Martin Taylor

About Martin Taylor

Martin has over 20 years experience delivering effective change in a number of different sectors. His background is in finance and financial systems implementations and he is a Fellow of the Chartered Institute of Management Accountants.

He has developed the chaMP© Change Management Planning framework, which has been used in many major business changes. The thinking and motivation for this originated from undertaking a Masters Degree in Change Management, focussing on strategic change, cultural change and leadership.

His other professional memberships include the Chartered Institute of Marketing, Chartered Institute of Management, Association for Project Management and the British Computer Society.

Why does project management fail?

With many businesses facing major challenges that require solutions to be identified and put into practice, it is essential that organisational leaders focus on how to deliver the required business change and move away from the traditional project management approach.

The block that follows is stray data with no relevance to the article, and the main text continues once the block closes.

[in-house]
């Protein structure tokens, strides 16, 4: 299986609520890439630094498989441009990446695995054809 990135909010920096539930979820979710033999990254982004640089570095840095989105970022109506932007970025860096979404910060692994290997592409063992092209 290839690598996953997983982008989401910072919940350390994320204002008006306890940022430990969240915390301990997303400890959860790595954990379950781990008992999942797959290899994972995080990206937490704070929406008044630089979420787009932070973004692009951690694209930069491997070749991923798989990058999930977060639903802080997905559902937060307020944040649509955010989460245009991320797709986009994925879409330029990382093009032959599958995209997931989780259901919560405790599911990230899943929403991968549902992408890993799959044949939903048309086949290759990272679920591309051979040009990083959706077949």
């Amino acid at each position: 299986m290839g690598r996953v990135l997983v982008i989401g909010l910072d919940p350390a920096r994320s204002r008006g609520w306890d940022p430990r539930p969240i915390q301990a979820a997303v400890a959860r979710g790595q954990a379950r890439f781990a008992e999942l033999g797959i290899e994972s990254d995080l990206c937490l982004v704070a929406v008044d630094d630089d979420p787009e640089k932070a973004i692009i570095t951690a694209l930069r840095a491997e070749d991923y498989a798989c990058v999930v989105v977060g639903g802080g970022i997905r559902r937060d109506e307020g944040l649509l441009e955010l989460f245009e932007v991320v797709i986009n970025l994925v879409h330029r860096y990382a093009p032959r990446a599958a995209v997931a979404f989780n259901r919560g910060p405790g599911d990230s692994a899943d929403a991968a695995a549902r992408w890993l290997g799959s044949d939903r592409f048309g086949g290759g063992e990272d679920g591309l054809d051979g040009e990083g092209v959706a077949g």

There is a very important difference here; the project management mind set deals with the specific process, product or service that is being delivered (for example new computer software), whilst a business change mind set focuses on the impacts of implementing the process, product or service. This lack of focus on the impacts of change is one of the main reasons why so many projects fail to provide the desired business change and benefits.

Project Failures
Recent research would suggest that project failures – defined as over time and/or budget, not delivering original objectives or cancelled – are still between 30% and 65%. This is extremely high, despite apparent improvements in programme and project management techniques, software and governance requirements. The reasons stated for this high failure rate are more related to the process and people aspects, including poor leadership, lack of senior management sponsorship and support, poor stakeholder engagement and management and lack of user involvement. Specific project management issues include poor planning, unrealistic timescales, poor requirements specifications, scope creep and poor testing.